About the Production
Author John Katzenbach wrote the novel Hart 's War based partly on the experiences of his father, Nicholas
Katzenbach, a prisoner-of-war during World War II at Stalag Luft III. After surviving his imprisonment, Katzenbach later served as attorney general of the United States under President Lyndon Johnson.
"As my father grew older, I realized we had never really spoken about his POW ordeal," John Katzenbach says. "So I began asking questions about that period in his life. As a writer and storyteller, I started to see that some of the things he told me could be developed into an interesting and thrilling suspense story, a mystery. It wasn't long before I sat down and wrote the opening lines of Hart 's War."
Katzenbach viewed the POW camp as not only a strong setting for a thriller, but saw the story as a testament to the difficulties his father endured. "An accessory to the truth" he calls it. By writing Hart 's War, Katzenbach was able to both dramatize the courage and heroism displayed by American prisoners-of-war and to honor his father, who has been an inspiration to him throughout his life.
Incidentally, several members of the production also had familial ties to the war. Costume designer Elisabetta Beraldo's grandfather was an Italian POW. The father of executive producer Wolfgang Glattes was the first German U-boat commander taken prisoner by the Allies, and MGM studio chief Chris McGurk's father was also a POW. One of the film's technical advisors, Colonel Hal Cook, was imprisoned in the same camp as Nicholas
A film version of Hart 's War began to take shape when producers David Ladd and David Foster were separately sent early chapters of Katzenbach's novel. Each, unbeknownst to the other, immediately spoke to different people at MGM about the exciting project. They agreed to join forces, and MGM Pictures President Michael Nathanson bought the project for the studio. Development was immediately underway.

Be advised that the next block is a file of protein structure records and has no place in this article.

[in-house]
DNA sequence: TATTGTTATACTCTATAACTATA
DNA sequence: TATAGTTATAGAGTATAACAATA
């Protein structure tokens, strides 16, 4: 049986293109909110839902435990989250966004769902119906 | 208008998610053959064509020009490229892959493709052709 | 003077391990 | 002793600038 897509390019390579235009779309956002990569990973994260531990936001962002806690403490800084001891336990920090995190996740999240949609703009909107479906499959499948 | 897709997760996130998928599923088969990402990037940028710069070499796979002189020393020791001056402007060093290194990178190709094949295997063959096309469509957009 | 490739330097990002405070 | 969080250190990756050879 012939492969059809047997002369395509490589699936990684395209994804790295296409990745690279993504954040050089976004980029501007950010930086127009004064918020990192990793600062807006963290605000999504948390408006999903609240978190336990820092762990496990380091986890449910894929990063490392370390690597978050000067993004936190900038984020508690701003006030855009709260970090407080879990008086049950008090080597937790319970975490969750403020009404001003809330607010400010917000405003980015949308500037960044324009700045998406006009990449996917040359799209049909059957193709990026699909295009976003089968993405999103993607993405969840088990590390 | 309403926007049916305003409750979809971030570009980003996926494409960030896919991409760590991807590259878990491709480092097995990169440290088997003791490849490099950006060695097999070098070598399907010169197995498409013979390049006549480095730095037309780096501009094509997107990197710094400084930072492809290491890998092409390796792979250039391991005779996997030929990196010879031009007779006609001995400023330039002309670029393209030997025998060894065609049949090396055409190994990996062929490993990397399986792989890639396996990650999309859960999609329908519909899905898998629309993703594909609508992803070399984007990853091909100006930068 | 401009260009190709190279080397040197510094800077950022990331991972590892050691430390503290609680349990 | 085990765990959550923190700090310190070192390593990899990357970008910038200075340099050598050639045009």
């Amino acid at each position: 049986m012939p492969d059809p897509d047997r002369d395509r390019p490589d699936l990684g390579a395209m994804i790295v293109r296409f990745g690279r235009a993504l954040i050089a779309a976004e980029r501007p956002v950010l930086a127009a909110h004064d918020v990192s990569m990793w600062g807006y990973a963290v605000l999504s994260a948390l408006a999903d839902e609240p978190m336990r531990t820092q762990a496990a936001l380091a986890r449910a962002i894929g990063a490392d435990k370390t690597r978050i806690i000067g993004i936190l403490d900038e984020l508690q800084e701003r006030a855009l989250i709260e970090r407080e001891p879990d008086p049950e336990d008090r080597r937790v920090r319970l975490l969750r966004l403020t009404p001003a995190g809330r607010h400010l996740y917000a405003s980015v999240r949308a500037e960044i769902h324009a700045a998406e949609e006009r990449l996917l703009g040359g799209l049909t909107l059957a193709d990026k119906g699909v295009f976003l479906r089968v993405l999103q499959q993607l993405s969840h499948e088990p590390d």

"The challenge in development was blending all the book's marvelous issues and suspense into one cohesive piece," says Ladd. "We needed to condense a large, detailed, and rich narrative into a two-hour movie while preserving the novel's spirit and integrity."
After positive drafts of the script were written by Jeb Stuart and Terry George, writer Billy Ray was brought in to write the final draft that led to production.
"This project was an opportunity to write an open love letter to the men who served and
suffered during World War IL, a cinematic tip of the hat," says Billy Ray, an avid student of military history. Ray exhaustively researched the day-to-day lives of soldiers and the hardships of men in captivity, citing such references as The Greatest Generation by Tom Brokaw, Goodbye, Darkness by W. Manchester, and
Stalag Luft III: The Secret Story by Arthur Durand.
"I belong to the first generation of American men who were never called to serve," Ray continues, "and have always felt grateful, yet guilt-ridden about it. The awe I feel for these veterans grows as I get older and their achievements become crystallized in history."
Producer David Foster is a Korean War veteran, and agrees the script honors some of our country's greatest heroes. "When I was in the Army," he says, "I was a speechwriter for Mike Daniels, Commanding General of the U.S. Army of the Pacific
(USARPAC), who would regale us with horrible, funny and scary stories about the fighting in Europe. One story was about American soldiers liberating a POW camp and how emotional it was for both the POWs and the guys who were liberating them, all these strong military men crying and hugging. That story has stuck with me ever since, and when I read this book, it's the first thing I thought about. We should all be very proud of their sacrific
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